Skip to Content, Navigation, or Footer.
The Daily Lobo The Independent Voice of UNM since 1895
Latest Issue
Read our print edition on Issuu

Museum opts to postpone hearing on `Our Lady'

Overwhelming response forces board to move meeting

SANTA FE - Numerous State Troopers and Santa Fe Police stood shoulder-to-shoulder blocking the entrance to a community hearing on a bikini-clad depiction of Our Lady of Guadalupe at the Museum of International Folk Art Wednesday morning.

The 10 a.m. hearing called by the Board of Regents of the Museum of New Mexico sought public input on the continuing exhibition of Alma L¢pez's "Our Lady" in the exhibit "Cyber Arte: Tradition Meets Technology."

The hearing was supposed to be held in the Museum of Indian Arts and Culture next door to the folk art museum and the room quickly filled with more than 300 people. Santa Fe Police and State Troopers blocked another 200 people who sought entrance to the hearing, citing orders from the fire marshal.

Outside, larger-than-life pictures of the Virgin were held above the heads of people holding hands and chanting the rosary. Other attendants blocked from entering held signs that read "Protect Free Speech, Keep The Exhibit Up."

In response to the barred and vocal crowd at the museum front doors, the board announced at 11 a.m. it was rescheduling the hearing for a later date, maybe as early as Monday. A representative for the regents said they hoped to find a larger venue to accommodate all those wishing to participate. State law requires 72 hours of notice to relocate public meetings.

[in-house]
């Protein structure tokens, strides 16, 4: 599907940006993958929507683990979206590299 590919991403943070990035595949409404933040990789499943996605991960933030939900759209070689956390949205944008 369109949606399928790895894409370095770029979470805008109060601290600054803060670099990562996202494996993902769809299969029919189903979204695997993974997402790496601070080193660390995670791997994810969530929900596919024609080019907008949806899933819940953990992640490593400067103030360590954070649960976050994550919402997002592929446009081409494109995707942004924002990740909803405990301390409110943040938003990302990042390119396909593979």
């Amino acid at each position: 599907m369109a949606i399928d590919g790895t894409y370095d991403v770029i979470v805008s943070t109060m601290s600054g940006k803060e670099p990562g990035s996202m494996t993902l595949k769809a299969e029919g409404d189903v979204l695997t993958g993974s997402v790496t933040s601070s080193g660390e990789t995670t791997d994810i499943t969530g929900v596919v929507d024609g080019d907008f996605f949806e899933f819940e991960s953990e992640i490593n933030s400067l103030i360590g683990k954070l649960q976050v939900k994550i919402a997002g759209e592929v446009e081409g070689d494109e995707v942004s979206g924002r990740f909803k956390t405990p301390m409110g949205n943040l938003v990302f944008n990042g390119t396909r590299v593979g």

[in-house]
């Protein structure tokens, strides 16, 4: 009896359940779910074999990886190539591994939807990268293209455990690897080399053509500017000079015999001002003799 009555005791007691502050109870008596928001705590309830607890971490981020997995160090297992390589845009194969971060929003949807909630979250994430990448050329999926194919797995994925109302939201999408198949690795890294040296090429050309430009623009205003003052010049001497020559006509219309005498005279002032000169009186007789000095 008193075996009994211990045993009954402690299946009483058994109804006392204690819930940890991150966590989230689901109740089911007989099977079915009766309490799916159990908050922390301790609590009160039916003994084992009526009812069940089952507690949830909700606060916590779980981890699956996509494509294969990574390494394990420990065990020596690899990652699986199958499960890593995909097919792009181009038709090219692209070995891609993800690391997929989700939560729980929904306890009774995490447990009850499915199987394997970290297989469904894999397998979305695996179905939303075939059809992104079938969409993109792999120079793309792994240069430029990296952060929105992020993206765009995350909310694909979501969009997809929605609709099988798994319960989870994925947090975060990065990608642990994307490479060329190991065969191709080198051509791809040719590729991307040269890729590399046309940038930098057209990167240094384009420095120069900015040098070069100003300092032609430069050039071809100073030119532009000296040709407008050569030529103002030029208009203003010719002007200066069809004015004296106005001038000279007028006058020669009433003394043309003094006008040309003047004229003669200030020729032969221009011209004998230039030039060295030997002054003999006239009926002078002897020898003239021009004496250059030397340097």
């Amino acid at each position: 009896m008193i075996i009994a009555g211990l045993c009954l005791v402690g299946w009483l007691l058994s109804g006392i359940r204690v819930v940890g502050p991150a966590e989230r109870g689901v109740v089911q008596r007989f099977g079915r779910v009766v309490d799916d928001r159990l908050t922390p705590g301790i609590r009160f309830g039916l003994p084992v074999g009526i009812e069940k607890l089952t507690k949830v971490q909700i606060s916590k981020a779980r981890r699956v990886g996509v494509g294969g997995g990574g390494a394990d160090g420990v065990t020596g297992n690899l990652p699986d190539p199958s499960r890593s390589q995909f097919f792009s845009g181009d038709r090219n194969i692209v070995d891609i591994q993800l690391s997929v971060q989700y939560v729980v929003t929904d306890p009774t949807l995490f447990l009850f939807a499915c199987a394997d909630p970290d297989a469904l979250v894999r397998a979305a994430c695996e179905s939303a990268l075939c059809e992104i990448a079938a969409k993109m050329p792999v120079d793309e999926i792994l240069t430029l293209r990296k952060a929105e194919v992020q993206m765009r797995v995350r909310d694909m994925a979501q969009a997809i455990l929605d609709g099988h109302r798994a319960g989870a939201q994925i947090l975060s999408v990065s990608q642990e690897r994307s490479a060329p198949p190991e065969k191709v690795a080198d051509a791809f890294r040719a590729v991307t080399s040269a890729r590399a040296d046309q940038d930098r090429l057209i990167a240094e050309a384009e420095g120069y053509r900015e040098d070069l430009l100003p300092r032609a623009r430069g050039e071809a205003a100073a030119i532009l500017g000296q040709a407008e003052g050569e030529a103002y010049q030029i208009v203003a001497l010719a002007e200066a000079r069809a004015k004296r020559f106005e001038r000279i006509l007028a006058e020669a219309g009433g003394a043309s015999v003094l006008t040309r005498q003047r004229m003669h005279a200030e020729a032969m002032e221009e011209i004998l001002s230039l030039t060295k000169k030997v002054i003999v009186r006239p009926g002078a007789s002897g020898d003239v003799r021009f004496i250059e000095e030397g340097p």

"Our Lady" is L¢pez's computer-generated collage presenting a flower-draped Virgin of Guadalupe that many in the local community are calling an outrageous desecration of the Virgin's image. Santa Fe Archbishop Michael Sheehan said he finds the image insulting and it should be removed from the museum's display.

"I don't believe I'm promoting censorship," Sheehan said. "My objection is on the basis of the insult to the religious beliefs of a very large number of people."

Sheehan said it would be different if L¢pez's art was displayed in a privately-funded museum, "but such as picture has no place in a tax-supported museum."

L¢pez defended her piece by saying nothing is wrong with depicting the Virgin as "a strong woman, like us."

In response to public outcry over L¢pez's art, nine Santa Fe legislators wrote a letter to the Museum of New Mexico that states the Board of Regents' decision on the matter could jeopardize the museum's funding.

Signed by nine democrats, the March 27 letter states that nothing in L¢pez's exhibit "remotely compares to the purpose for which museums have been established." Signers include Sens. Roman Maes, Nancy Rodriguez and Phil Griego; Reps. Luciano Varela, Max Coll, Patsy Trujillo Knauer, Debbie Rodella and Speaker of the House Ben Lujan. In a statement written after the letter, Lujan carefully backed away from the funding issue.

"You get onto dangerous ground when politicians begin to dictate directly or through threatened action what can or cannot be exhibited in museums," Lujan wrote. However, Lujan said that while museums have the right to display art, "legislators also have the right to express our profound disappointment and disapproval of exhibits we find offensive, which is what we have done."

Enjoy what you're reading?
Get content from The Daily Lobo delivered to your inbox

Depictions of Our Lady of Guadalupe began in the 1500s when the Virgin Mary is said to have appeared to Juan Diego in Mexico. Jacqueline Orsini Dunnington, an author of books on the Virgin of Guadalupe, said the barefoot, midriff-baring depiction of Mary is "nothing outrageous."

"It's a challenge to old images people have in their mind about Mary," Dunnington said.

Powered by SNworks Solutions by The State News
All Content © 2024 The Daily Lobo